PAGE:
On 10 August, the government of Prime Minister Mustafa Madbouli announced a plan to rationalise energy consumption nationwide, seeking to save 15 per cent of the natural gas used in processing power stations.
The country seeks to save large amounts of gas to export and to get foreign currency amid the global crisis that all countries around the globe are currently facing including an energy shortage that has impacted many European countries, Madbouli said.
The plan includes applying daylight savings time settings in malls which are to close at 11pm, and reducing electricity consumption in government buildings, public spaces and sports facilities, in addition to not setting central air conditioners less than 25 degrees in buildings as well as malls.
Ayman Hamza, spokesman for the Ministry of Electricity, told Al-Ahram Weekly that it is important to note that the plan aims at rationalisation “which does not mean cutting power generation”.
Hamza said the plan includes replacing natural gas used in power stations to produce electricity with mazut, Currently, 60 per cent of natural gas production is used in electricity generation.
“Power stations can be easily run by diesel and mazut. Last October, we tested this and replaced natural gas in power stations with mazut, and it saved us 100,000-150,000 per month,” he said.
The electricity sector buys natural gas from the Petroleum Ministry for $3 every MBtu whereas it is exported for more than 30 per MBtu. Thus, economically speaking it is better to export it and receive hard currency, Hamza said.
Egypt has an electricity surplus of more than 25 per cent and is self-sufficient in natural gas.
After achieving self-sufficiency in natural gas in 2018, Egypt sought to use its position on Europe’s doorstep to become a major supplier of liquefied natural gas (LNG) to the continent, which is transitioning away from other fossil fuels.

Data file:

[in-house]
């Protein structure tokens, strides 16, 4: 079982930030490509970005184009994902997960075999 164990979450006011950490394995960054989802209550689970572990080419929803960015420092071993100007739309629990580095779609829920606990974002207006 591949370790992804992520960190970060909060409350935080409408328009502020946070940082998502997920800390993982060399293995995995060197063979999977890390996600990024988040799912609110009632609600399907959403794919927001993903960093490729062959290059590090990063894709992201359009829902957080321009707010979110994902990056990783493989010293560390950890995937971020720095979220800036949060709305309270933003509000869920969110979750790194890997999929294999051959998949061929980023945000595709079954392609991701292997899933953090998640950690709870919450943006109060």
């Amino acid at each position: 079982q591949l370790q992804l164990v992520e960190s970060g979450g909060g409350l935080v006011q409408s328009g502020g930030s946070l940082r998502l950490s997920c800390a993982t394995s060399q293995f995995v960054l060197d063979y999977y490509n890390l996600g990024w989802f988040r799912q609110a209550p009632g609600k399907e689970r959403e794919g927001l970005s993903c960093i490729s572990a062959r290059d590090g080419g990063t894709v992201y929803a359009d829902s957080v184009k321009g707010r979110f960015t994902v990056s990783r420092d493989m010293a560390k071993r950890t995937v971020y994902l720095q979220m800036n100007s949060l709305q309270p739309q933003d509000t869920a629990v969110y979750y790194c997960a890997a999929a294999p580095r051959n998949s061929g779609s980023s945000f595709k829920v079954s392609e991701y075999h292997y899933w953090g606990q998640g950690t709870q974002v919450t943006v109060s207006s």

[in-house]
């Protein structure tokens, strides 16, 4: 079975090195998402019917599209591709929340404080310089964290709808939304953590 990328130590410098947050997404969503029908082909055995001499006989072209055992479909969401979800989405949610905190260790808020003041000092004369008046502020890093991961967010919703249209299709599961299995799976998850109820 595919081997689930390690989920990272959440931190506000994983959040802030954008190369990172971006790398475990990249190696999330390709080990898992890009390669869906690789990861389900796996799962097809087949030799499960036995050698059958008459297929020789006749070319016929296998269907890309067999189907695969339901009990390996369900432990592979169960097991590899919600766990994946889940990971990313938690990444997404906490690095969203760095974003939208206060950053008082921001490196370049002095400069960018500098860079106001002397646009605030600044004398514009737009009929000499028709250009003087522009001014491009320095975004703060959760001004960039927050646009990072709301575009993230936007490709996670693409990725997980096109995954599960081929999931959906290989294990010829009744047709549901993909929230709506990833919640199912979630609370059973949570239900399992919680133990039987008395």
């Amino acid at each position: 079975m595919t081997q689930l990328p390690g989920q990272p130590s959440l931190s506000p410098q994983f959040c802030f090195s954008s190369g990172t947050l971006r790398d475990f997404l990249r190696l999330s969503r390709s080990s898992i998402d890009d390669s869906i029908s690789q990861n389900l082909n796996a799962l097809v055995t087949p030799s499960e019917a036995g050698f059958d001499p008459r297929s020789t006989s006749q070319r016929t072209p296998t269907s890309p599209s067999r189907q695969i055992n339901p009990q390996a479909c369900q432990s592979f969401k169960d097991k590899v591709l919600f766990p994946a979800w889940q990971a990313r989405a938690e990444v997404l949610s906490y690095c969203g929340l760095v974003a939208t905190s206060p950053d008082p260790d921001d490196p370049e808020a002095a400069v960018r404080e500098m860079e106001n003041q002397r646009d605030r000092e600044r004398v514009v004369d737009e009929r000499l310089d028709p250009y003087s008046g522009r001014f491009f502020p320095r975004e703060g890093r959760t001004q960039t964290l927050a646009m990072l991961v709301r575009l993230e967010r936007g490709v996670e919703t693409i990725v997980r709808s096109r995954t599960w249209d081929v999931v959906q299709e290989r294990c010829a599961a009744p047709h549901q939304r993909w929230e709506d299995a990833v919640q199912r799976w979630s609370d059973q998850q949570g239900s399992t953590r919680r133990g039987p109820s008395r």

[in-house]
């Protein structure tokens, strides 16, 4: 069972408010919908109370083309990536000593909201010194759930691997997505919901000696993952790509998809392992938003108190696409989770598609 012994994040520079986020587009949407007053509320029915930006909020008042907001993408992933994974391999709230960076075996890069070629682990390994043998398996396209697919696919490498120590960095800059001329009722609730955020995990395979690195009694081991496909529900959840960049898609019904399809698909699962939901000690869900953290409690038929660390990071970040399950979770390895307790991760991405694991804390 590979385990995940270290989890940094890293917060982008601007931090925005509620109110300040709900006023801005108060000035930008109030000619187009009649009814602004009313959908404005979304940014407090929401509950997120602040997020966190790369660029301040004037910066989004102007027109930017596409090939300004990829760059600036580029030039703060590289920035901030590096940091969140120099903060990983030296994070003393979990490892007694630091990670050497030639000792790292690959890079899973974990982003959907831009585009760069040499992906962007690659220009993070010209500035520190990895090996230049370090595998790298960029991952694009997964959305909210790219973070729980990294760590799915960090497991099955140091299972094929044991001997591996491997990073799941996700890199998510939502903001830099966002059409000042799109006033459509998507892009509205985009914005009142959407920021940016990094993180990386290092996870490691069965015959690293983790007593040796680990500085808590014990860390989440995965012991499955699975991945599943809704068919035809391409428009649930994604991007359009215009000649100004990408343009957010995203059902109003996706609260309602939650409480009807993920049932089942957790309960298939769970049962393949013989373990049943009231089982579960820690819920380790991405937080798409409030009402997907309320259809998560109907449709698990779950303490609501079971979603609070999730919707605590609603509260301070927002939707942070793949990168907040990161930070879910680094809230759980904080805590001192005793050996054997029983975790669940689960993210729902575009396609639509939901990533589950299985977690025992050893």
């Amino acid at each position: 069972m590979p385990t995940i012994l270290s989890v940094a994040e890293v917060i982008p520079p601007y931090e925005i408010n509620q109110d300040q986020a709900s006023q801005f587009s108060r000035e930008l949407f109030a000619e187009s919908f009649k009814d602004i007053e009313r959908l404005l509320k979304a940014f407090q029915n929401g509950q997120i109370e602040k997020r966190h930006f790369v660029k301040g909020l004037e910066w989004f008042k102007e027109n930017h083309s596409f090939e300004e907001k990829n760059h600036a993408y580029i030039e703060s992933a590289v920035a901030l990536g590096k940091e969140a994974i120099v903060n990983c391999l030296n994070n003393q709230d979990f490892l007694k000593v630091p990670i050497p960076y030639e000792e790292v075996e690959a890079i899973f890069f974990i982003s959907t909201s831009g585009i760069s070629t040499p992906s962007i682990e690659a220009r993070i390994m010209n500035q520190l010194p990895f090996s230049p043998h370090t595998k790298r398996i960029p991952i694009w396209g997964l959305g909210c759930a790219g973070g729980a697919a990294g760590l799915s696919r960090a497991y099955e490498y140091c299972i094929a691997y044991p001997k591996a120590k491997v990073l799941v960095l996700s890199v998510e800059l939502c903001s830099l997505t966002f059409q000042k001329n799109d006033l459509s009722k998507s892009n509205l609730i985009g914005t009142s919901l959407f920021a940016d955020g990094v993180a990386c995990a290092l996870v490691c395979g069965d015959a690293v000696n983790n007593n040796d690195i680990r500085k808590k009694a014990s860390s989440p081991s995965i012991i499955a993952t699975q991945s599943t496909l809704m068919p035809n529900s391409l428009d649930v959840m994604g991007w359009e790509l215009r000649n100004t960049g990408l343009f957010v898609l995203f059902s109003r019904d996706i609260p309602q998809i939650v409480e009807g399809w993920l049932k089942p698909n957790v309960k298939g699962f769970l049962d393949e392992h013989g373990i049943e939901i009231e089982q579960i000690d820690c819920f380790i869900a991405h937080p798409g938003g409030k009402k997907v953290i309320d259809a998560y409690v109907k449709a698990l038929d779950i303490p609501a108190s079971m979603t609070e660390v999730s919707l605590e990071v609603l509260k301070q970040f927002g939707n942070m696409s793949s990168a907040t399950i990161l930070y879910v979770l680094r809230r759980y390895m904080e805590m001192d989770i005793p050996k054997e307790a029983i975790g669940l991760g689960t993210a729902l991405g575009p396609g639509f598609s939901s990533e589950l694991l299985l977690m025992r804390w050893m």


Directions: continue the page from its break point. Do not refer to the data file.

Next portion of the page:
This is based on Egypt’s huge gas discoveries and production in recent years, most notably the giant Zohr gas field off the Mediterranean. The gas field holds an estimated reservoir of 30 trillion cubic feet (tcf) of gas.
Speaking on the already existent surplus, Hamza said that it is a must to have reserves to meet the country’s demands, which allows the electricity sector to utilise the most efficient units and rely on clean resources. By global standards, there should be a surplus of around 25-35 per cent, according to the spokesman, so Egypt having a 25 per cent surplus is only natural, he added.
The new power-saving decisions, according to Hamza, will not lead to more price hikes in the sector. On the contrary, the government already has a plan in place not to raise prices for the coming six months or until the end of the year.
The government said it will postpone any periodic rise in electricity prices to 2023 in an attempt to “alleviate the suffering of citizens” amid high prices.
Economic expert Ali Abdel-Raouf told the Weekly that if Egypt were able to save around 15 per cent of electricity consumed, natural gas exports would increase by roughly $450 million per month or $5.4 billion per year.
Energy expert Medhat Salama Sabek told the Weekly that if the government really wants to rationalise consumption, it should turn to alternative resources and clean energy, adding that Egypt has the capacity to be dependent on other resources to save natural gas.
While most power in Egypt is generated by gas, the country plans to increase the supply of electricity generated from renewable sources to 42 per cent by 2035.
Moreover, according to Sabek, 25 per cent of electricity generated is being wasted during the production process due to inefficient transmission and distribution networks. “The government should work on rebuilding the network and redistributing electricity across the power grid. Reorganising the network will save more than one-fifth of the electricity generated by the grid, equivalent to 60k megawatts,’’ Sabek said.
*A version of this article appears in print in the 18 August, 2022 edition of Al-Ahram Weekly.